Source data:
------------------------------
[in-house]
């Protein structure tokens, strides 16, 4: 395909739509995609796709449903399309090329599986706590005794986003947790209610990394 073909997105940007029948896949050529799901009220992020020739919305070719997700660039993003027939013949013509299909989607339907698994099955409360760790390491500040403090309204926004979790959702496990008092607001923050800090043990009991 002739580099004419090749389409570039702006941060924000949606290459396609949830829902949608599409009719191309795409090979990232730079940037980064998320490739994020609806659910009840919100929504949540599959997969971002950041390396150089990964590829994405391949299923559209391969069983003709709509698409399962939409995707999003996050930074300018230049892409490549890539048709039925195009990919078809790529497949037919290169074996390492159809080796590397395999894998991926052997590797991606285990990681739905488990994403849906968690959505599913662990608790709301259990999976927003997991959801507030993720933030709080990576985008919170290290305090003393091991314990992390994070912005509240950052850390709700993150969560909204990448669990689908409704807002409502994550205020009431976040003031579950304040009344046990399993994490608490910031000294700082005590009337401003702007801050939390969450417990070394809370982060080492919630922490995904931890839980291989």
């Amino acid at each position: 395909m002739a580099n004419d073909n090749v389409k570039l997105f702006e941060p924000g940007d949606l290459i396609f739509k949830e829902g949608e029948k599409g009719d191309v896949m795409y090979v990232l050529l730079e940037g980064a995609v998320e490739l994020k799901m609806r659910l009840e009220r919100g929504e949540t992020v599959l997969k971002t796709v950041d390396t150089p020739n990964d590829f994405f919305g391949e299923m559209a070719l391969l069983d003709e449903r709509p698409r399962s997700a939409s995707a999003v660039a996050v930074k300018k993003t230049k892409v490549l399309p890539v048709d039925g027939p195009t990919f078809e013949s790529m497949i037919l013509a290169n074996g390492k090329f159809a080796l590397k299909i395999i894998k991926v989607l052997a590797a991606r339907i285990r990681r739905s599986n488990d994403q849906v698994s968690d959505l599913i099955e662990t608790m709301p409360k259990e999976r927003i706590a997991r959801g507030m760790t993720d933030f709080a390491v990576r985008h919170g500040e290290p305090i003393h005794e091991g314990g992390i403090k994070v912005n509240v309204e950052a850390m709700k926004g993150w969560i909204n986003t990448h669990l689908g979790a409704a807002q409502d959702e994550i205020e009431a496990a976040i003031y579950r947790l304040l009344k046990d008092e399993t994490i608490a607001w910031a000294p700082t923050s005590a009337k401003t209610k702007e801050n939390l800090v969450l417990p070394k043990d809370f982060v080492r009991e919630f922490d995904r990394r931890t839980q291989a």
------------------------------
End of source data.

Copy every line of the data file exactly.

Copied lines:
[in-house]
């Protein structure tokens, strides 16, 4: 395909739509995609796709449903399309090329599986706590005794986003947790209610990394 073909997105940007029948896949050529799901009220992020020739919305070719997700660039993003027939013949013509299909989607339907698994099955409360760790390491500040403090309204926004979790959702496990008092607001923050800090043990009991 002739580099004419090749389409570039702006941060924000949606290459396609949830829902949608599409009719191309795409090979990232730079940037980064998320490739994020609806659910009840919100929504949540599959997969971002950041390396150089990964590829994405391949299923559209391969069983003709709509698409399962939409995707999003996050930074300018230049892409490549890539048709039925195009990919078809790529497949037919290169074996390492159809080796590397395999894998991926052997590797991606285990990681739905488990994403849906968690959505599913662990608790709301259990999976927003997991959801507030993720933030709080990576985008919170290290305090003393091991314990992390994070912005509240950052850390709700993150969560909204990448669990689908409704807002409502994550205020009431976040003031579950304040009344046990399993994490608490910031000294700082005590009337401003702007801050939390969450417990070394809370982060080492919630922490995904931890839980291989």
């Amino acid at each position: 395909m002739a580099n004419d073909n090749v389409k570039l997105f702006e941060p924000g940007d949606l290459i396609f739509k949830e829902g949608e029948k599409g009719d191309v896949m795409y090979v990232l050529l730079e940037g980064a995609v998320e490739l994020k799901m609806r659910l009840e009220r919100g929504e949540t992020v599959l997969k971002t796709v950041d390396t150089p020739n990964d590829f994405f919305g391949e299923m559209a070719l391969l069983d003709e449903r709509p698409r399962s997700a939409s995707a999003v660039a996050v930074k300018k993003t230049k892409v490549l399309p890539v048709d039925g027939p195009t990919f078809e013949s790529m497949i037919l013509a290169n074996g390492k090329f159809a080796l590397k299909i395999i894998k991926v989607l052997a590797a991606r339907i285990r990681r739905s599986n488990d994403q849906v698994s968690d959505l599913i099955e662990t608790m709301p409360k259990e999976r927003i706590a997991r959801g507030m760790t993720d933030f709080a390491v990576r985008h919170g500040e290290p305090i003393h005794e091991g314990g992390i403090k994070v912005n509240v309204e950052a850390m709700k926004g993150w969560i909204n986003t990448h669990l689908g979790a409704a807002q409502d959702e994550i205020e009431a496990a976040i003031y579950r947790l304040l009344k046990d008092e399993t994490i608490a607001w910031a000294p700082t923050s005590a009337k401003t209610k702007e801050n939390l800090v969450l417990p070394k043990d809370f982060v080492r009991e919630f922490d995904r990394r931890t839980q291989a």